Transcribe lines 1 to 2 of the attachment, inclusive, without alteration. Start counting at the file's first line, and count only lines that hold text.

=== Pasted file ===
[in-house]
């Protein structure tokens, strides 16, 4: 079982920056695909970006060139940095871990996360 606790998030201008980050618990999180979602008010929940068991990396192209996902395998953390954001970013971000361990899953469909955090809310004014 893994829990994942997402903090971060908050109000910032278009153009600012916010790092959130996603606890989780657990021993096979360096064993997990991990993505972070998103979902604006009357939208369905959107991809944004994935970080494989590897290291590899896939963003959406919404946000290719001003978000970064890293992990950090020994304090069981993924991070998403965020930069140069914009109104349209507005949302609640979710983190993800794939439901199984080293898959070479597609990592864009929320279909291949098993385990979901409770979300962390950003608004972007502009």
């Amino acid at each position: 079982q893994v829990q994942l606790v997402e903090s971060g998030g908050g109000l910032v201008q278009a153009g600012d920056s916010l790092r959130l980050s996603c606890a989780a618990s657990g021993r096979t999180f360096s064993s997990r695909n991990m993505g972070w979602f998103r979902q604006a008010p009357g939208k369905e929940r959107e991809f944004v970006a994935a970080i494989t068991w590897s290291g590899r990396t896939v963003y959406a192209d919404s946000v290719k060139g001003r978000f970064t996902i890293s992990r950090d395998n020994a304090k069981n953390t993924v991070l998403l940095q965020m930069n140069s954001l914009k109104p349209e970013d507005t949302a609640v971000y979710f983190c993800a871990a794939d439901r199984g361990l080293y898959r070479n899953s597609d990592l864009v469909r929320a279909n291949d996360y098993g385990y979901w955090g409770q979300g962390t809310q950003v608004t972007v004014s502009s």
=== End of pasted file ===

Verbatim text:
[in-house]
């Protein structure tokens, strides 16, 4: 079982920056695909970006060139940095871990996360 606790998030201008980050618990999180979602008010929940068991990396192209996902395998953390954001970013971000361990899953469909955090809310004014 893994829990994942997402903090971060908050109000910032278009153009600012916010790092959130996603606890989780657990021993096979360096064993997990991990993505972070998103979902604006009357939208369905959107991809944004994935970080494989590897290291590899896939963003959406919404946000290719001003978000970064890293992990950090020994304090069981993924991070998403965020930069140069914009109104349209507005949302609640979710983190993800794939439901199984080293898959070479597609990592864009929320279909291949098993385990979901409770979300962390950003608004972007502009």